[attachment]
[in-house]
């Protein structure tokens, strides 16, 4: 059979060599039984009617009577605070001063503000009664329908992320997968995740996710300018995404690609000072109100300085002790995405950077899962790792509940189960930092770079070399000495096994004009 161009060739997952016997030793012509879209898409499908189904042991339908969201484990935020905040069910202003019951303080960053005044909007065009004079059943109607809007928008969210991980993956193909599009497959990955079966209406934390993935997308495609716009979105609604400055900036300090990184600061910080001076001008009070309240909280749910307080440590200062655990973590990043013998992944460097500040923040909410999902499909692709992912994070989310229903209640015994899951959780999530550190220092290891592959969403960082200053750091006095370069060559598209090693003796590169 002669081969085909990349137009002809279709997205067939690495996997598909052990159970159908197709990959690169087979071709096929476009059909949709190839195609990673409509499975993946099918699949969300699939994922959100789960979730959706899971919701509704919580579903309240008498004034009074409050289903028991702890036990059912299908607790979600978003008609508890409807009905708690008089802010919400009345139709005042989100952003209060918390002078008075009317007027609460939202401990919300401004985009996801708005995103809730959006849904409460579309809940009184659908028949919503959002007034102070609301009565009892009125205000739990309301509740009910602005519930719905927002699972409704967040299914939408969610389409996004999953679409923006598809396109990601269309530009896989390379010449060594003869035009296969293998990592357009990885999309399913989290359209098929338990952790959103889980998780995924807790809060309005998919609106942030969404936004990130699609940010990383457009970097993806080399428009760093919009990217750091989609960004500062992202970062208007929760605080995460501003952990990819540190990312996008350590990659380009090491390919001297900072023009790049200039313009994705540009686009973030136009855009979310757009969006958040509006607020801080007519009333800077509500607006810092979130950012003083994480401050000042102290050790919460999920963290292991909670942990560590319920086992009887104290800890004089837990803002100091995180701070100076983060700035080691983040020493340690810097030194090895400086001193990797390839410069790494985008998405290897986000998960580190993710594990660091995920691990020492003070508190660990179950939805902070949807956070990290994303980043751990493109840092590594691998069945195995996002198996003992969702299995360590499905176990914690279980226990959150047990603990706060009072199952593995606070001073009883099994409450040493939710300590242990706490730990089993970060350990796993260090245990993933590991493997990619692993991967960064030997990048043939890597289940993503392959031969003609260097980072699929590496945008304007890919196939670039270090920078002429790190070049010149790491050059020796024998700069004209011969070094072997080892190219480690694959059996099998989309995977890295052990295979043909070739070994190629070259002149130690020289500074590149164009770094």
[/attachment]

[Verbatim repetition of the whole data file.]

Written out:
[in-house]
């Protein structure tokens, strides 16, 4: 059979060599039984009617009577605070001063503000009664329908992320997968995740996710300018995404690609000072109100300085002790995405950077899962790792509940189960930092770079070399000495096994004009 161009060739997952016997030793012509879209898409499908189904042991339908969201484990935020905040069910202003019951303080960053005044909007065009004079059943109607809007928008969210991980993956193909599009497959990955079966209406934390993935997308495609716009979105609604400055900036300090990184600061910080001076001008009070309240909280749910307080440590200062655990973590990043013998992944460097500040923040909410999902499909692709992912994070989310229903209640015994899951959780999530550190220092290891592959969403960082200053750091006095370069060559598209090693003796590169 002669081969085909990349137009002809279709997205067939690495996997598909052990159970159908197709990959690169087979071709096929476009059909949709190839195609990673409509499975993946099918699949969300699939994922959100789960979730959706899971919701509704919580579903309240008498004034009074409050289903028991702890036990059912299908607790979600978003008609508890409807009905708690008089802010919400009345139709005042989100952003209060918390002078008075009317007027609460939202401990919300401004985009996801708005995103809730959006849904409460579309809940009184659908028949919503959002007034102070609301009565009892009125205000739990309301509740009910602005519930719905927002699972409704967040299914939408969610389409996004999953679409923006598809396109990601269309530009896989390379010449060594003869035009296969293998990592357009990885999309399913989290359209098929338990952790959103889980998780995924807790809060309005998919609106942030969404936004990130699609940010990383457009970097993806080399428009760093919009990217750091989609960004500062992202970062208007929760605080995460501003952990990819540190990312996008350590990659380009090491390919001297900072023009790049200039313009994705540009686009973030136009855009979310757009969006958040509006607020801080007519009333800077509500607006810092979130950012003083994480401050000042102290050790919460999920963290292991909670942990560590319920086992009887104290800890004089837990803002100091995180701070100076983060700035080691983040020493340690810097030194090895400086001193990797390839410069790494985008998405290897986000998960580190993710594990660091995920691990020492003070508190660990179950939805902070949807956070990290994303980043751990493109840092590594691998069945195995996002198996003992969702299995360590499905176990914690279980226990959150047990603990706060009072199952593995606070001073009883099994409450040493939710300590242990706490730990089993970060350990796993260090245990993933590991493997990619692993991967960064030997990048043939890597289940993503392959031969003609260097980072699929590496945008304007890919196939670039270090920078002429790190070049010149790491050059020796024998700069004209011969070094072997080892190219480690694959059996099998989309995977890295052990295979043909070739070994190629070259002149130690020289500074590149164009770094």